The Attitude of Gratitude

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Peals of delight permeated the air around the pavilion at Brackenridge Park in San Antonio one Friday afternoon, as my dog and I stumbled upon a full-blown water balloon fight among the graduating senior class of the local high school.

They were really into it! Not a single person stayed dry. The jocks, the nerds, the teacher’s pets. If you were a senior, you were soaked! When they ran out of balloons they moved on to water bottles. And water fountains. And water buckets! They found any way they could to just flat out pummel each other with water, in their senior picnic bliss.

I was jealous. I wanted in on the fun. And so did my dog. She was jumping from one puddle to the next, lapping up the remnants and wagging her tail with joy the entire time. So we strolled up next to one of the teachers, who was chaperoning the crowd, to see if we could pass for teenagers.

[We could not.]

Partly, the teacher was laughing. And partly, she was sighing. “Four years of stressing over lesson plans to prepare them for the global economy,” she said, with a smirk on her face and a shake of her head. “Four years of writing stellar exams and grading papers well into the night. And all I have taught them boils down to this?!

It really was a sight to behold. All that water. All that laughter. All those tax dollars and teacher training hours running down the drain.

And yet, if you think about it, isn’t wading in the whooping laughter of a water balloon fight what we would all rather be doing on a late Friday afternoon? Instead of rushing through traffic, running for the train, frantic and frenetic from one more work-week of too much stress and not enough substance?

“I didn’t know I was grateful for such late-autumn bent-up cornfields,” our guest poet writes in our “alternative reading” this morning.

“End lonely days, I believe,” he says. “End the exiled and unraveling strangeness.”

Isn’t that what those teenagers were doing that day?

Isn’t that what we all need to be doing every day, what the Psalmist is doing, as he meditates on God’s wondrous acts?

What if, instead of that dreadful “Protestant work ethic” that has been driving our culture so fast and for so long, our lives could be something more like what those graduating seniors were doing with their water balloons and their peals of laughter?

What if our lives are actually supposed to be something more like what those seniors were doing, with their water balloons and their peals of laughter?

What if our true vocation—as the people of God—really is “life, liberty, and the pursuit of happiness,” as the founders of this nation declared? Not just as a Friday afternoon senior picnic on the way to graduation but as the way of life we are called to live in praise of the glorious majesty that is the God of all creation?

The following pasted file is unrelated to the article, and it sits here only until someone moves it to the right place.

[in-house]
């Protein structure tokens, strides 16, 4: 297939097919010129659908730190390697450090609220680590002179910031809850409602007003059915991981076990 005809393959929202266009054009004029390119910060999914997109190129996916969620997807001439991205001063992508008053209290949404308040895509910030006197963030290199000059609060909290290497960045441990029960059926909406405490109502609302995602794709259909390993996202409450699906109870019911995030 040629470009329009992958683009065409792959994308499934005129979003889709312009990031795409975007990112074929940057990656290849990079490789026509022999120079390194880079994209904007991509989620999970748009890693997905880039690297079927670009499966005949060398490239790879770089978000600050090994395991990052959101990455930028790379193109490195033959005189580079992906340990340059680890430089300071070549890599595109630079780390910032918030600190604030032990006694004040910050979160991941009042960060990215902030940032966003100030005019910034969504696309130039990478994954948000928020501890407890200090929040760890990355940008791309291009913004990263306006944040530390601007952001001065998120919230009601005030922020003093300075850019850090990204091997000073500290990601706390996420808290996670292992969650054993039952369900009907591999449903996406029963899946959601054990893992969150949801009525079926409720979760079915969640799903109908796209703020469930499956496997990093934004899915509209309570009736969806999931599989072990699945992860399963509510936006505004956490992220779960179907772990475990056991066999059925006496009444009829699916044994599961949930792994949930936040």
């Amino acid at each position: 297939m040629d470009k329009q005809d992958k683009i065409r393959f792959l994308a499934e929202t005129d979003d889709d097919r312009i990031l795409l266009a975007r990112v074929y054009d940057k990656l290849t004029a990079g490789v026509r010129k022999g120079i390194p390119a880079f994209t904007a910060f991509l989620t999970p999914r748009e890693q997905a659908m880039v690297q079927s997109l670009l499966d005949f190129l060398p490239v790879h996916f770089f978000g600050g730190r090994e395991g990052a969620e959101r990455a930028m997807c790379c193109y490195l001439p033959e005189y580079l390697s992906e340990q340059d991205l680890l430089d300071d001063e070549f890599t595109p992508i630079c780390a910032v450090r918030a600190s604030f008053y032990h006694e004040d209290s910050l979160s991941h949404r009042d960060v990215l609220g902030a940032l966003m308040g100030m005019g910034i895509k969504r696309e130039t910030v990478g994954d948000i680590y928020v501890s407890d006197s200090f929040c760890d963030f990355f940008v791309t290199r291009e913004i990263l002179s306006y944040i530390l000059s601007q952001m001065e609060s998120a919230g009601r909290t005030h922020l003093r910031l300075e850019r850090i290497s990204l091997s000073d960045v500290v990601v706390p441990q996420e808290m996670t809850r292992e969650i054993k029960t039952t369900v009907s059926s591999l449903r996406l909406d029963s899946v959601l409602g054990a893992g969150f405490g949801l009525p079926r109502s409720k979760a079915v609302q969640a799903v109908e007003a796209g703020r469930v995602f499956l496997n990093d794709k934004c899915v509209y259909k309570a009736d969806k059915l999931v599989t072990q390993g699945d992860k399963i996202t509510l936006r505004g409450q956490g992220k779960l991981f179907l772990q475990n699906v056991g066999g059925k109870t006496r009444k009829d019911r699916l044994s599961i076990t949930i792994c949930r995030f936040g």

The pursuit of happiness, this joie de vivre, this attitude of gratitude, is, as we say in this country, an unalienable right. “Endowed by [our] Creator.”

So you could say this water balloon fight on a Friday afternoon in sunny San Antonio was actually a good use of our tax dollars at work. You could even call it “citizenship education”!

Would you believe “the pursuit of happiness,” the attitude of gratitude, is also enshrined in the Protestant—Presbyterian—conviction of what it means to be human? That, according to our tradition, joy and laughter and frolicking in God’s good creation are the entire point of human existence?

We Presbyterians used to require our children to memorize what we call “The Westminster Catechism,” a long set of questions written in the 17th century about the Bible and the Ten Commandments and the Lord’s Prayer. The Westminster Catechism was designed to teach the essentials of the faith for generations to come.

We do not memorize these questions anymore, and I am not necessarily suggesting we should. But we should at least teach the first one, which goes like this:

“What is the chief end of man?”

Or, in 21st century gender-inclusive language, “what is the primary purpose of human existence?”

The answer: “To glorify God ... and enjoy God forever!

Does that sound like drudgery?!

It all goes back to the book of Genesis, as just about everything in our tradition does. In the garden. Of the good creation.

That beautiful chapter two (about which I preached my very first Sunday as your pastor) where humanity is formed, from the earth, to join our “creator” God as a “co-creator” in Paradise. To make life flourish, so that joy and beauty might bless the world. Our common creativity. Our common joy. This is the whole point of our existence!

It stands in direct contrast with the creation stories of other cultures in the ancient near east that compete with the Genesis story of creation. The Sumerians, for example, believed humanity was created as “grunt labor” for the gods. That the lot of the human race really was to work ourselves into oblivion.

But in Genesis we are simply created for joy. For companionship. For continued creativity. For life in full abundance. Cultivated for the common good.

Our job as human beings—our truest and most honest vocation—is simply to say “thank you” to God. For this gift of life. For this gift of creativity. And to live in a spirit of gratitude all the days of our life. Extolling our God. With peals of delight. Splashing through the overflowing fountains of God’s baptismal grace. “Entering this music that translates the world back into dirt fields.” Blessing God’s Name forever, as we tend the glorious garden we have been given as our home.

Which is what “thanks-giving” in its truest sense is really all about.

Which is what we celebrate this week. And every week to come.